Incidentally, some critics have intimated that Langston’s generous support to DAGA, the Democratic Attorneys General Association, should actually be interpreted as a roundabout gift to Hood, who was the beneficiary of interestingly timed largesse from DAGA. It does not appear, however, that any of the parties involved — Langston, Hood or DAGA — have acknowledged any connection between the timing of the donations (& welcome Michelle Malkin, David Rossmiller, YallPolitics readers).

[Second of a two-part post. The first part is here.]

Scruggs indicted on bribery charge

“A federal grand jury today indicted one of the nation’s most successful trial lawyers, Richard F. Scruggs, on criminal charges that he and other lawyers engaged in a scheme to bribe a judge.” The 13-page indictment charges five lawyers, including Scruggs and his son and law partner Zach, with offering Mississippi state judge Henry Lackey $40,000 for favorable action in a lawsuit filed against the Scruggs firm over Katrina insurance fees. “The indictment says Judge Lackey, who sits in Mississippi’s Third Circuit Court District, reported the ‘bribery overture’ to federal authorities and agreed to assist investigators in an ‘undercover capacity.'” (AP/New York Times, Nov. 28; Biloxi Sun-Herald).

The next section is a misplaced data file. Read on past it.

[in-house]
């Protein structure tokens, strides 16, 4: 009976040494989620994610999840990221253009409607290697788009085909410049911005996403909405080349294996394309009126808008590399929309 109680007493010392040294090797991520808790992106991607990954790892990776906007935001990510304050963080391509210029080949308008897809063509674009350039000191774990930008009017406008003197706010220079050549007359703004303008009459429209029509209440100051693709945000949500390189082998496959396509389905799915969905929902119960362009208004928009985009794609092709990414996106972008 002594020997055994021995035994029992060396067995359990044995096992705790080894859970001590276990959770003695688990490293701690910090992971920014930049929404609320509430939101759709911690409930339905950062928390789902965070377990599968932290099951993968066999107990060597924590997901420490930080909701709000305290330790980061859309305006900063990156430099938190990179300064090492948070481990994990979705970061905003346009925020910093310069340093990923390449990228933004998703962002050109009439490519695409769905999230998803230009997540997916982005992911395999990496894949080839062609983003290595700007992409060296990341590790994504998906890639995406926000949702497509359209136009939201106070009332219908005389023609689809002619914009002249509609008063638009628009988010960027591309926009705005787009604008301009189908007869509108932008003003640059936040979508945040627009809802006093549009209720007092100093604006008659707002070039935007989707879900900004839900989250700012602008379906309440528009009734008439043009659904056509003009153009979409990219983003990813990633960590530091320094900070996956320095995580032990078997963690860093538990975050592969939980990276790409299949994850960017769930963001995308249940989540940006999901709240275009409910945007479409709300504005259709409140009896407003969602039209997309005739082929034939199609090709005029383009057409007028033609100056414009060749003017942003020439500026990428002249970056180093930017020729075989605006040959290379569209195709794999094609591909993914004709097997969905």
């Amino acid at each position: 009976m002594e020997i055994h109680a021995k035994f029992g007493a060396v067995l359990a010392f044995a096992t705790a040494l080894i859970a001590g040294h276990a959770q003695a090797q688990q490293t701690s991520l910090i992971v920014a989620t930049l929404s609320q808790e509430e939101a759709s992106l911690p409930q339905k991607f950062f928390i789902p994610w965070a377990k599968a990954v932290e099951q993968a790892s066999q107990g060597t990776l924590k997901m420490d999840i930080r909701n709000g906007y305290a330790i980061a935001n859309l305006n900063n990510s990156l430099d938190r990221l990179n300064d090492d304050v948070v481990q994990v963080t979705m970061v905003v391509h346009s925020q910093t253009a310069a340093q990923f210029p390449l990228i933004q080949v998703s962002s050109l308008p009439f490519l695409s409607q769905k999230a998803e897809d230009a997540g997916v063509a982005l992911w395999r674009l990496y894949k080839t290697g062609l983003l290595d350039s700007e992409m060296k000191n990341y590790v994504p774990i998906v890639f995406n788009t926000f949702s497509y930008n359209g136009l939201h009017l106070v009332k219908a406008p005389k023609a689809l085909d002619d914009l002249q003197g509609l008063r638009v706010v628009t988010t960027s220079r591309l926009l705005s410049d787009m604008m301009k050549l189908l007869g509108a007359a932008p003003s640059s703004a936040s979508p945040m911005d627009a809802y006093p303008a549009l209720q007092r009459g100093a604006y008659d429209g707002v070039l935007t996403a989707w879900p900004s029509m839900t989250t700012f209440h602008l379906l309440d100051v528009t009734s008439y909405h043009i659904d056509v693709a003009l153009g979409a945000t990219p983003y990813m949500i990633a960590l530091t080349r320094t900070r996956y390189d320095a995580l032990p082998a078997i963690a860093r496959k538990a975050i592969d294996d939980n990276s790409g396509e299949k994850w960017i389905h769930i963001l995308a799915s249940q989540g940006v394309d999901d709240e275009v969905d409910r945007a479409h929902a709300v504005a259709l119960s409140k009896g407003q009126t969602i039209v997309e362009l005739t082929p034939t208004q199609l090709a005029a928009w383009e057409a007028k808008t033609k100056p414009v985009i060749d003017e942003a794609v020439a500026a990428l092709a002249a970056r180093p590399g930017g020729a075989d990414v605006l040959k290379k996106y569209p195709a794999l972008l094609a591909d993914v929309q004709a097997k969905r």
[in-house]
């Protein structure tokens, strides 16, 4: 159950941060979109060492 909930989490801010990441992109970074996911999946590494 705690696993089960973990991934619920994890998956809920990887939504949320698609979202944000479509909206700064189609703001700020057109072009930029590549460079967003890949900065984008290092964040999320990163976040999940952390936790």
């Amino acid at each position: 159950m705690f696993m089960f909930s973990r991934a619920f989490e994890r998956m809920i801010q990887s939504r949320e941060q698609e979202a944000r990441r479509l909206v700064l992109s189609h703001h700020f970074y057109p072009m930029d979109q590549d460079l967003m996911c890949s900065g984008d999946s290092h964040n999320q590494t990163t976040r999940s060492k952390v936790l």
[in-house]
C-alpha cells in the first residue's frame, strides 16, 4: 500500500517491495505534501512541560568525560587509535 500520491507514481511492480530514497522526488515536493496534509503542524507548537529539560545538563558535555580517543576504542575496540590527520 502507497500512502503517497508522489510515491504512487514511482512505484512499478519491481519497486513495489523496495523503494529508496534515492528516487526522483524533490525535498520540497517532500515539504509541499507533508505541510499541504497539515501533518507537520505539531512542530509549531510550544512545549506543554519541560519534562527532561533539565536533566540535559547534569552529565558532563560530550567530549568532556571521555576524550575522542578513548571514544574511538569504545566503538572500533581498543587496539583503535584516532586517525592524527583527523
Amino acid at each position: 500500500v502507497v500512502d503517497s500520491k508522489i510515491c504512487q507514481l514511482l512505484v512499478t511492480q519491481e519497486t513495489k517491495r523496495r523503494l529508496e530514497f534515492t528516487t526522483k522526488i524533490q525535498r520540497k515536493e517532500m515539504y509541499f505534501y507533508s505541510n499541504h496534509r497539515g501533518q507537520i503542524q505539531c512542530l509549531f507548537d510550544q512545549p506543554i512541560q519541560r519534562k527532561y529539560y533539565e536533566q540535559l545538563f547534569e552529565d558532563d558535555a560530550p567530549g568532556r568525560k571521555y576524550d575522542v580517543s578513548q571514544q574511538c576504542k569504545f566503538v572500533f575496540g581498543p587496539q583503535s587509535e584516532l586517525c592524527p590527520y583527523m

Jerry Mitchell of the Jackson Clarion-Ledger is out front on the story, reporting: “Some of the conversations between Balducci and the judge were apparently taped,” and reporting alleged language uttered by some of the indicted lawyers, including: “We paid for this ruling; let’s be sure it says what we want it to say.” (“Scruggs arrested on bribery charges”, Nov. 28). David Rossmiller is following developments at Point of Law and at his blog, where he has a PDF of the indictment.